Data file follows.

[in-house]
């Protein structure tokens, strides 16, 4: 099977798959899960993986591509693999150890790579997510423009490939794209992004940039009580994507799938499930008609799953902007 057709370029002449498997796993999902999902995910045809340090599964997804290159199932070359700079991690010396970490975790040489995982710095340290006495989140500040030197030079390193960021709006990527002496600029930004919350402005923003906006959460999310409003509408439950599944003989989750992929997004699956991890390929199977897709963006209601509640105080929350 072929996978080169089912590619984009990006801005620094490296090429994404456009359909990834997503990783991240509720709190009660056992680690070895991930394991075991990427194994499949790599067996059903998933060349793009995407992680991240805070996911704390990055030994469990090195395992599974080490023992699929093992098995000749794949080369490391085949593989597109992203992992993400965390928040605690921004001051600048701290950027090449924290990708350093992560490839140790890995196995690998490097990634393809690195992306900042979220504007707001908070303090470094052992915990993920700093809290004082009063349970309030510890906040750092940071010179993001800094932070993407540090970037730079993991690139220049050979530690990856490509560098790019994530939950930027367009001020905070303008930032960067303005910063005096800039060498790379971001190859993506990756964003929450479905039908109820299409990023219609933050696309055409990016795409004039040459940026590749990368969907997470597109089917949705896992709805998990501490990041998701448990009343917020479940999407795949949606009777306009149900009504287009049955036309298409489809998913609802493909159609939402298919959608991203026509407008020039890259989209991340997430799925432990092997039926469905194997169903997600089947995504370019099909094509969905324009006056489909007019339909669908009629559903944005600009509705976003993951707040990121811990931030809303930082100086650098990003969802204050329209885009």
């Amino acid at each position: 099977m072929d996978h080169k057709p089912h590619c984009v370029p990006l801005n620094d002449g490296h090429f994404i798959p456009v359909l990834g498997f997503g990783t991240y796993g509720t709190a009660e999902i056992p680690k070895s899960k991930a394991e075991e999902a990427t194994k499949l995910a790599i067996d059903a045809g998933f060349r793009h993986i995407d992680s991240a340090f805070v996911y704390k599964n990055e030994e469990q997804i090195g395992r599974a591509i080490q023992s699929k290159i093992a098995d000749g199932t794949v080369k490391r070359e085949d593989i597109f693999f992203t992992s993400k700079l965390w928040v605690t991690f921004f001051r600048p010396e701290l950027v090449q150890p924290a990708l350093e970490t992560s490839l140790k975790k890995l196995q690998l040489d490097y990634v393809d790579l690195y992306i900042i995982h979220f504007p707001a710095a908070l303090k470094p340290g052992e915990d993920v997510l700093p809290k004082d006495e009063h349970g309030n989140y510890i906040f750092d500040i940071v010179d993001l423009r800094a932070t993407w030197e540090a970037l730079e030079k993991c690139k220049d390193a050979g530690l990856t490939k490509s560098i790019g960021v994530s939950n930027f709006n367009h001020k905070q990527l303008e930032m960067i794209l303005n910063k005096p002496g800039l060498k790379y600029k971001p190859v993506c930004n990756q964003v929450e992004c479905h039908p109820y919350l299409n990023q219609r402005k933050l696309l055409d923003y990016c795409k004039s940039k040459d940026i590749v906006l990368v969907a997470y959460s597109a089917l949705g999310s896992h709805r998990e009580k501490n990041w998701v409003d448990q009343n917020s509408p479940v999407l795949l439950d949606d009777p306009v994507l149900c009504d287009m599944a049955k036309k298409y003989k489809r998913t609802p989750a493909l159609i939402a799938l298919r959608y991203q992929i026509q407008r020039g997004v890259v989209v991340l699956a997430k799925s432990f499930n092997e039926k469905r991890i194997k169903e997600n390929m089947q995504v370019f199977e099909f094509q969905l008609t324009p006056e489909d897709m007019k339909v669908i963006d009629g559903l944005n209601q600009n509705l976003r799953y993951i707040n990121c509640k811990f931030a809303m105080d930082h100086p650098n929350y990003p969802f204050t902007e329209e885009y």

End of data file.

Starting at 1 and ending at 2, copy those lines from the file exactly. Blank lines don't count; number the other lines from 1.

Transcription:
[in-house]
């Protein structure tokens, strides 16, 4: 099977798959899960993986591509693999150890790579997510423009490939794209992004940039009580994507799938499930008609799953902007 057709370029002449498997796993999902999902995910045809340090599964997804290159199932070359700079991690010396970490975790040489995982710095340290006495989140500040030197030079390193960021709006990527002496600029930004919350402005923003906006959460999310409003509408439950599944003989989750992929997004699956991890390929199977897709963006209601509640105080929350 072929996978080169089912590619984009990006801005620094490296090429994404456009359909990834997503990783991240509720709190009660056992680690070895991930394991075991990427194994499949790599067996059903998933060349793009995407992680991240805070996911704390990055030994469990090195395992599974080490023992699929093992098995000749794949080369490391085949593989597109992203992992993400965390928040605690921004001051600048701290950027090449924290990708350093992560490839140790890995196995690998490097990634393809690195992306900042979220504007707001908070303090470094052992915990993920700093809290004082009063349970309030510890906040750092940071010179993001800094932070993407540090970037730079993991690139220049050979530690990856490509560098790019994530939950930027367009001020905070303008930032960067303005910063005096800039060498790379971001190859993506990756964003929450479905039908109820299409990023219609933050696309055409990016795409004039040459940026590749990368969907997470597109089917949705896992709805998990501490990041998701448990009343917020479940999407795949949606009777306009149900009504287009049955036309298409489809998913609802493909159609939402298919959608991203026509407008020039890259989209991340997430799925432990092997039926469905194997169903997600089947995504370019099909094509969905324009006056489909007019339909669908009629559903944005600009509705976003993951707040990121811990931030809303930082100086650098990003969802204050329209885009």